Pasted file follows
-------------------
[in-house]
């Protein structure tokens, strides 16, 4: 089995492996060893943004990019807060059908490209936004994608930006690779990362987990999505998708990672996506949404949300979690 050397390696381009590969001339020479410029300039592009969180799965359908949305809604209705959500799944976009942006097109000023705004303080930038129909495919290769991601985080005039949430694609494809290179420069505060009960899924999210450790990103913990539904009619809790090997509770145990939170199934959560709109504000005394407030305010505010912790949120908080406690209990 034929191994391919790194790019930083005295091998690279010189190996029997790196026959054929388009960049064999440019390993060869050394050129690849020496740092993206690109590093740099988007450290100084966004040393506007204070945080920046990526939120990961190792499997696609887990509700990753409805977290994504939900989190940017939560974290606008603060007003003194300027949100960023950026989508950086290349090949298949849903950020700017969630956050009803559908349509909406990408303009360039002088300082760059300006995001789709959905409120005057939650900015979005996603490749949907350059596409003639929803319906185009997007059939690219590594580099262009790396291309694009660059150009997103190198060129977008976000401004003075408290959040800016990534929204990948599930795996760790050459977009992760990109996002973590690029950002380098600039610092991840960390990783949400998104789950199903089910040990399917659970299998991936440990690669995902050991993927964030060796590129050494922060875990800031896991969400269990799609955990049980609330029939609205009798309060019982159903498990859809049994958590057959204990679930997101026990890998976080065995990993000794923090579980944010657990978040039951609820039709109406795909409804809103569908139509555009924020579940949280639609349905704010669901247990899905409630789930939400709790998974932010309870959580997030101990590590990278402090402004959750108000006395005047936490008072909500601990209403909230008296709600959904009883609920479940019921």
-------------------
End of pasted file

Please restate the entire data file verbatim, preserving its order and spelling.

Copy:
[in-house]
């Protein structure tokens, strides 16, 4: 089995492996060893943004990019807060059908490209936004994608930006690779990362987990999505998708990672996506949404949300979690 050397390696381009590969001339020479410029300039592009969180799965359908949305809604209705959500799944976009942006097109000023705004303080930038129909495919290769991601985080005039949430694609494809290179420069505060009960899924999210450790990103913990539904009619809790090997509770145990939170199934959560709109504000005394407030305010505010912790949120908080406690209990 034929191994391919790194790019930083005295091998690279010189190996029997790196026959054929388009960049064999440019390993060869050394050129690849020496740092993206690109590093740099988007450290100084966004040393506007204070945080920046990526939120990961190792499997696609887990509700990753409805977290994504939900989190940017939560974290606008603060007003003194300027949100960023950026989508950086290349090949298949849903950020700017969630956050009803559908349509909406990408303009360039002088300082760059300006995001789709959905409120005057939650900015979005996603490749949907350059596409003639929803319906185009997007059939690219590594580099262009790396291309694009660059150009997103190198060129977008976000401004003075408290959040800016990534929204990948599930795996760790050459977009992760990109996002973590690029950002380098600039610092991840960390990783949400998104789950199903089910040990399917659970299998991936440990690669995902050991993927964030060796590129050494922060875990800031896991969400269990799609955990049980609330029939609205009798309060019982159903498990859809049994958590057959204990679930997101026990890998976080065995990993000794923090579980944010657990978040039951609820039709109406795909409804809103569908139509555009924020579940949280639609349905704010669901247990899905409630789930939400709790998974932010309870959580997030101990590590990278402090402004959750108000006395005047936490008072909500601990209403909230008296709600959904009883609920479940019921």